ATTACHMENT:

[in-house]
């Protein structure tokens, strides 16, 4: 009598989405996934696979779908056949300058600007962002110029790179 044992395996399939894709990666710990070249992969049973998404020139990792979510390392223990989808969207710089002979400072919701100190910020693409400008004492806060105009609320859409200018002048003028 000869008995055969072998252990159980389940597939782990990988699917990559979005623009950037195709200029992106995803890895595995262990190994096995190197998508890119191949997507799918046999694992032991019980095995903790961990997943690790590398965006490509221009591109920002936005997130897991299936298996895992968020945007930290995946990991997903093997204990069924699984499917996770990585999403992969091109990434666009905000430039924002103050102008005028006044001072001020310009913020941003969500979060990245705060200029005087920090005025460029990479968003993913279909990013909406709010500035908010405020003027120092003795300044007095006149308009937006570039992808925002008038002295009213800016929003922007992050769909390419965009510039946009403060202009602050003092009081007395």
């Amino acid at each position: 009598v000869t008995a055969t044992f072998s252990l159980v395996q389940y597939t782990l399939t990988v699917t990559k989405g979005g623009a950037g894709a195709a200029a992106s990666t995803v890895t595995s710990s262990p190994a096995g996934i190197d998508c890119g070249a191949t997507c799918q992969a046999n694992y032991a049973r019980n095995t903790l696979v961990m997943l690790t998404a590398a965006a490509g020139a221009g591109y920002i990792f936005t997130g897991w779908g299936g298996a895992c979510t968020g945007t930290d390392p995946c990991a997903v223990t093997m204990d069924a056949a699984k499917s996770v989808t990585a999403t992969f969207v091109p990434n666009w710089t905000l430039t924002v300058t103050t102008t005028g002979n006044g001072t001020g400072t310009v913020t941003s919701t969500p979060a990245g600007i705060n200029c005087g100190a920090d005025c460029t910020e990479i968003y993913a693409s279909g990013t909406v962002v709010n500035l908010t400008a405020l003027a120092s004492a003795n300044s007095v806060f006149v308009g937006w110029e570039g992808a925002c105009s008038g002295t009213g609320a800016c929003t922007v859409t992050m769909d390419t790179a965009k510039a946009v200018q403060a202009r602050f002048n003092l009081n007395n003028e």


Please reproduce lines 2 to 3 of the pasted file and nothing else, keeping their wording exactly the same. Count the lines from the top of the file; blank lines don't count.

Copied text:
């Protein structure tokens, strides 16, 4: 009598989405996934696979779908056949300058600007962002110029790179 044992395996399939894709990666710990070249992969049973998404020139990792979510390392223990989808969207710089002979400072919701100190910020693409400008004492806060105009609320859409200018002048003028 000869008995055969072998252990159980389940597939782990990988699917990559979005623009950037195709200029992106995803890895595995262990190994096995190197998508890119191949997507799918046999694992032991019980095995903790961990997943690790590398965006490509221009591109920002936005997130897991299936298996895992968020945007930290995946990991997903093997204990069924699984499917996770990585999403992969091109990434666009905000430039924002103050102008005028006044001072001020310009913020941003969500979060990245705060200029005087920090005025460029990479968003993913279909990013909406709010500035908010405020003027120092003795300044007095006149308009937006570039992808925002008038002295009213800016929003922007992050769909390419965009510039946009403060202009602050003092009081007395």
């Amino acid at each position: 009598v000869t008995a055969t044992f072998s252990l159980v395996q389940y597939t782990l399939t990988v699917t990559k989405g979005g623009a950037g894709a195709a200029a992106s990666t995803v890895t595995s710990s262990p190994a096995g996934i190197d998508c890119g070249a191949t997507c799918q992969a046999n694992y032991a049973r019980n095995t903790l696979v961990m997943l690790t998404a590398a965006a490509g020139a221009g591109y920002i990792f936005t997130g897991w779908g299936g298996a895992c979510t968020g945007t930290d390392p995946c990991a997903v223990t093997m204990d069924a056949a699984k499917s996770v989808t990585a999403t992969f969207v091109p990434n666009w710089t905000l430039t924002v300058t103050t102008t005028g002979n006044g001072t001020g400072t310009v913020t941003s919701t969500p979060a990245g600007i705060n200029c005087g100190a920090d005025c460029t910020e990479i968003y993913a693409s279909g990013t909406v962002v709010n500035l908010t400008a405020l003027a120092s004492a003795n300044s007095v806060f006149v308009g937006w110029e570039g992808a925002c105009s008038g002295t009213g609320a800016c929003t922007v859409t992050m769909d390419t790179a965009k510039a946009v200018q403060a202009r602050f002048n003092l009081n007395n003028e």